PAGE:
If you had to argue for the merits of one Australian book, one piece of writing, what would it be? Welcome to our occasional series in which our authors make the case for a work of their choosing. See the end of this article for information on how to get involved.
Ezra Pound, a poet with a publicist’s flair, once said that “literature is news that stays news”. His irreverent adage holds doubly true for John Bryson’s Evil Angels. The story it tells, of the prosecution of Lindy and Michael Chamberlain for the murder of their daughter Azaria, remained in the public memory, and Bryson’s account of it is memorable and convincing.
The beginning of the case made headlines around the world in 1980: a baby snatched from a tent by a dingo at Uluru; an unsuccessful search by her parents and other campers, Aboriginal trackers and police; a mounting swell of gossip and rumours; an inquest declaring she was killed by a dingo; a renewed police investigation; a second inquest in which Azaria’s parents were committed for trial; and a jury trial that became a media spectacle.
Lindy Chamberlain was convicted of the murder of her daughter, and sentenced to life imprisonment. Michael Chamberlain was found guilty of manslaughter as a necessary after the fact, and given a suspended sentence. Appeals to the Federal Court and the High Court, and petitions to the Northern Territory government, failed to overturn the result.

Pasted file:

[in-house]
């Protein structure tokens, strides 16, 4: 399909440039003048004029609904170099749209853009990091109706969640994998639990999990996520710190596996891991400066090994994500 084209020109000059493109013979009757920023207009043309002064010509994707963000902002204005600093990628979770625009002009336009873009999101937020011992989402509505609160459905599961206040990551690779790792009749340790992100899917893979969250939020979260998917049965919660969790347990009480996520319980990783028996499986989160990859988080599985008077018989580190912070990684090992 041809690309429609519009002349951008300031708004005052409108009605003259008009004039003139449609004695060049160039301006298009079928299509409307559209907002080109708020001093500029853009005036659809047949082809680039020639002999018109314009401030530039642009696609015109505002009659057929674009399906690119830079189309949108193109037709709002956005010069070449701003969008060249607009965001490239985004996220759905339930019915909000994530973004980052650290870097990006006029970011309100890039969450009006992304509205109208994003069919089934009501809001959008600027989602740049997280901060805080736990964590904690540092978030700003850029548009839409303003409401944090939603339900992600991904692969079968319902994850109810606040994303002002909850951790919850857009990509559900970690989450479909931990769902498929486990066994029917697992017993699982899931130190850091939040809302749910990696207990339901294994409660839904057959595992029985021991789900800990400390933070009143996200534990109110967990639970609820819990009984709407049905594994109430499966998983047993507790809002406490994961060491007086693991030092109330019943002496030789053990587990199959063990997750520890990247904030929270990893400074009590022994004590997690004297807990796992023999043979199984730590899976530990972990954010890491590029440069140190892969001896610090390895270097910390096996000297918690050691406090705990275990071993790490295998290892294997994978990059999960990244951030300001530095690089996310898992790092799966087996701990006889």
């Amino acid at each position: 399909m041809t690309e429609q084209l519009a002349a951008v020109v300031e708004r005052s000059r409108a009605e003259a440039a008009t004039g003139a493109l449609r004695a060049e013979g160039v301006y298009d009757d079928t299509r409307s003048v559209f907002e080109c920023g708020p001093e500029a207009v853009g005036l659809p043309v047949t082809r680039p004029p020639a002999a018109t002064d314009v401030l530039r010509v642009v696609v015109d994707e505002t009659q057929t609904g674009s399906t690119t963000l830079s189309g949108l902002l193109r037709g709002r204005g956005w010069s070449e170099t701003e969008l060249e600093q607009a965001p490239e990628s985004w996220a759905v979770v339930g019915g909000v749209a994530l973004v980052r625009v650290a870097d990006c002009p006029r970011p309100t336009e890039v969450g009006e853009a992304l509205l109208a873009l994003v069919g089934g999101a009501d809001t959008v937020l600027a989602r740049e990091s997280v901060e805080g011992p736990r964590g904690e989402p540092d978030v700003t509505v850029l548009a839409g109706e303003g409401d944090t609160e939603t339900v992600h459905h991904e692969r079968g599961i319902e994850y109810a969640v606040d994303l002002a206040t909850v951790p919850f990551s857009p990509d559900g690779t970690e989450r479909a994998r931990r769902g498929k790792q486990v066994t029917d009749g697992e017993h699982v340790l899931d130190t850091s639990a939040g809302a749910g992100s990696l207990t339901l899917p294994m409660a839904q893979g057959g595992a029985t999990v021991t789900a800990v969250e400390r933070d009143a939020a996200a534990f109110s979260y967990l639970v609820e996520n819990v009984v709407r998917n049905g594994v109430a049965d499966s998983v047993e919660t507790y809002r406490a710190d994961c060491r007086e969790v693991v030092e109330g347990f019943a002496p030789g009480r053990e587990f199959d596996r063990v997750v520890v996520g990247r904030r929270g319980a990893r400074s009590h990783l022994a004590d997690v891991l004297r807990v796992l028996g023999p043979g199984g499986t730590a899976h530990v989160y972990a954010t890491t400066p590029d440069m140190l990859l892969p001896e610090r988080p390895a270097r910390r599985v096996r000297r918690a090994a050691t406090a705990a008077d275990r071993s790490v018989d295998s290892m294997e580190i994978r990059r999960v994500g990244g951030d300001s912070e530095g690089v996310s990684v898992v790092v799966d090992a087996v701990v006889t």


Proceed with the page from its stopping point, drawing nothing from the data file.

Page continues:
In 1986 a tourist climbing Uluru fell to his death. The search for his remains turned up a matinee jacket matching the one Azaria had been wearing on the day she died. This discovery confirmed evidence given by the Chamberlains, prompting a judicial inquiry into the case.
That inquiry found serious flaws in the evidence against them, particularly forensic evidence. It also concluded that the Chamberlains were credible witnesses. Their convictions were quashed, and, much later, the government paid them A$1.3 million in compensation.
In 2012 a dingo killed another child. A new inquest into Azaria’s death was opened. It found that a dingo was responsible for her death. A revised death certificate was issued immediately.
Yet this summary fails to capture the intense lived experience of the case, or the magnitude of the injustice. That is the achievement of John Bryson’s book.
Bryson has described Evil Angels as “a documentary in the form of a novel”. He interviewed participants, attended the legal proceedings and public meetings, researched the background, and analysed the reports of other journalists. He then recreated the story from the inside, presenting the events through the eyes of various people involved.
This method combines the immediacy of fiction with the careful marshalling and weighing of evidence idealised in the law. As a result, Evil Angels is a comprehensive and rigorous exploration of the case, and of the society in which it happened.
Evil Angels was published in 1985, after the unsuccessful appeal to the Federal Court. Bryson ends his narrative in the aftermath of that disappointment, with the Plea for Justice Committee setting up for another public meeting. The chapter is called A Quiet Place on Redemption Street.
This title reprises a theme sounded in the opening, for Bryson begins his story not with the family reaching Uluru, or even setting out for Central Australia, but in Pennsylvania in 1844, on a night when Seventh-Day Adventists had predicted the Second Coming of Christ would occur. The failure of that expectation brought forth what one of their leaders called “the exulting, sneering triumph of evil angels”.